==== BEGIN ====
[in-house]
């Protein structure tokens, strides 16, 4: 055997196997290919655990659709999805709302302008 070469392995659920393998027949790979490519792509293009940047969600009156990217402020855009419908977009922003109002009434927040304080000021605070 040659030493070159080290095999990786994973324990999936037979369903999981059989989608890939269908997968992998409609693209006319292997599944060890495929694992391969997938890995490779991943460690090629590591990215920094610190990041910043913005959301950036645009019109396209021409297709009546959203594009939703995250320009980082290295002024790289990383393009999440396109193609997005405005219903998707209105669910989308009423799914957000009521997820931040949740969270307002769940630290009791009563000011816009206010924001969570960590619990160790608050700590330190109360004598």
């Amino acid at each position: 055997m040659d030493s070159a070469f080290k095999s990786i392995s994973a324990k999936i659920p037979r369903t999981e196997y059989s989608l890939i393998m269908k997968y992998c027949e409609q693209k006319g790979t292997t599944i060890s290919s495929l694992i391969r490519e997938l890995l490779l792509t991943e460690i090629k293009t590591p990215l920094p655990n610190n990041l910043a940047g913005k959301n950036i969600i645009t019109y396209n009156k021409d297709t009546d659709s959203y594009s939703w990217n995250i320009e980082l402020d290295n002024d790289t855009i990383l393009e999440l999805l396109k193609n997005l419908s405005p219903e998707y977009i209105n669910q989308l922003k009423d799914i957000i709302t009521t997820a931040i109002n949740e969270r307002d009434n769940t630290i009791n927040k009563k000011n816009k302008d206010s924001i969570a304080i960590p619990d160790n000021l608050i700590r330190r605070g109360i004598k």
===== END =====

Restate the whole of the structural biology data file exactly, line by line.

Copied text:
[in-house]
């Protein structure tokens, strides 16, 4: 055997196997290919655990659709999805709302302008 070469392995659920393998027949790979490519792509293009940047969600009156990217402020855009419908977009922003109002009434927040304080000021605070 040659030493070159080290095999990786994973324990999936037979369903999981059989989608890939269908997968992998409609693209006319292997599944060890495929694992391969997938890995490779991943460690090629590591990215920094610190990041910043913005959301950036645009019109396209021409297709009546959203594009939703995250320009980082290295002024790289990383393009999440396109193609997005405005219903998707209105669910989308009423799914957000009521997820931040949740969270307002769940630290009791009563000011816009206010924001969570960590619990160790608050700590330190109360004598």
């Amino acid at each position: 055997m040659d030493s070159a070469f080290k095999s990786i392995s994973a324990k999936i659920p037979r369903t999981e196997y059989s989608l890939i393998m269908k997968y992998c027949e409609q693209k006319g790979t292997t599944i060890s290919s495929l694992i391969r490519e997938l890995l490779l792509t991943e460690i090629k293009t590591p990215l920094p655990n610190n990041l910043a940047g913005k959301n950036i969600i645009t019109y396209n009156k021409d297709t009546d659709s959203y594009s939703w990217n995250i320009e980082l402020d290295n002024d790289t855009i990383l393009e999440l999805l396109k193609n997005l419908s405005p219903e998707y977009i209105n669910q989308l922003k009423d799914i957000i709302t009521t997820a931040i109002n949740e969270r307002d009434n769940t630290i009791n927040k009563k000011n816009k302008d206010s924001i969570a304080i960590p619990d160790n000021l608050i700590r330190r605070g109360i004598k």